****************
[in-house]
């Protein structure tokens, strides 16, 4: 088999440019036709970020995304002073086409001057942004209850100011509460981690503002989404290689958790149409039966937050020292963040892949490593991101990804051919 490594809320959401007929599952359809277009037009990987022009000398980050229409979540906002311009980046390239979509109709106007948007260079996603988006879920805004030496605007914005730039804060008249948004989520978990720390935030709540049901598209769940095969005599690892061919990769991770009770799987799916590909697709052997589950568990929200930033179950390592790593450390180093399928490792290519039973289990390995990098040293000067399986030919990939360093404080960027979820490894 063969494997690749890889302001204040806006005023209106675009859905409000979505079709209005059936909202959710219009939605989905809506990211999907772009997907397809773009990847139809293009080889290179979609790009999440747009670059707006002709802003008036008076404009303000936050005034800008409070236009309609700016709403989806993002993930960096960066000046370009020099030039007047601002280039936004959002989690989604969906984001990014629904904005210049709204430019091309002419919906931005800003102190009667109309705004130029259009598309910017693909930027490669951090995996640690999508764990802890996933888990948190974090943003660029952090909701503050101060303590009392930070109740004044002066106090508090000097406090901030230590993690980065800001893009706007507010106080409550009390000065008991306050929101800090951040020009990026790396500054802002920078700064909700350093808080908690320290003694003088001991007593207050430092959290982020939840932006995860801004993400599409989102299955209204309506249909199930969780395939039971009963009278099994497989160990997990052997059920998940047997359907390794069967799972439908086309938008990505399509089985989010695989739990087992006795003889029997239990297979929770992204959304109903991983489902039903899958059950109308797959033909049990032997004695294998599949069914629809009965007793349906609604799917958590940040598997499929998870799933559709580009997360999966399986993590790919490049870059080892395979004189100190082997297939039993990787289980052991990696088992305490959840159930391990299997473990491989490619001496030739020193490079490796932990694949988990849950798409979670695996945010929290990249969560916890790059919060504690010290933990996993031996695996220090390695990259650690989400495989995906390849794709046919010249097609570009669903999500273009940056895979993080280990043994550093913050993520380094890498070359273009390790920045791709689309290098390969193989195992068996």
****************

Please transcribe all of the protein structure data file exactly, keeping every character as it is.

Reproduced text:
[in-house]
């Protein structure tokens, strides 16, 4: 088999440019036709970020995304002073086409001057942004209850100011509460981690503002989404290689958790149409039966937050020292963040892949490593991101990804051919 490594809320959401007929599952359809277009037009990987022009000398980050229409979540906002311009980046390239979509109709106007948007260079996603988006879920805004030496605007914005730039804060008249948004989520978990720390935030709540049901598209769940095969005599690892061919990769991770009770799987799916590909697709052997589950568990929200930033179950390592790593450390180093399928490792290519039973289990390995990098040293000067399986030919990939360093404080960027979820490894 063969494997690749890889302001204040806006005023209106675009859905409000979505079709209005059936909202959710219009939605989905809506990211999907772009997907397809773009990847139809293009080889290179979609790009999440747009670059707006002709802003008036008076404009303000936050005034800008409070236009309609700016709403989806993002993930960096960066000046370009020099030039007047601002280039936004959002989690989604969906984001990014629904904005210049709204430019091309002419919906931005800003102190009667109309705004130029259009598309910017693909930027490669951090995996640690999508764990802890996933888990948190974090943003660029952090909701503050101060303590009392930070109740004044002066106090508090000097406090901030230590993690980065800001893009706007507010106080409550009390000065008991306050929101800090951040020009990026790396500054802002920078700064909700350093808080908690320290003694003088001991007593207050430092959290982020939840932006995860801004993400599409989102299955209204309506249909199930969780395939039971009963009278099994497989160990997990052997059920998940047997359907390794069967799972439908086309938008990505399509089985989010695989739990087992006795003889029997239990297979929770992204959304109903991983489902039903899958059950109308797959033909049990032997004695294998599949069914629809009965007793349906609604799917958590940040598997499929998870799933559709580009997360999966399986993590790919490049870059080892395979004189100190082997297939039993990787289980052991990696088992305490959840159930391990299997473990491989490619001496030739020193490079490796932990694949988990849950798409979670695996945010929290990249969560916890790059919060504690010290933990996993031996695996220090390695990259650690989400495989995906390849794709046919010249097609570009669903999500273009940056895979993080280990043994550093913050993520380094890498070359273009390790920045791709689309290098390969193989195992068996």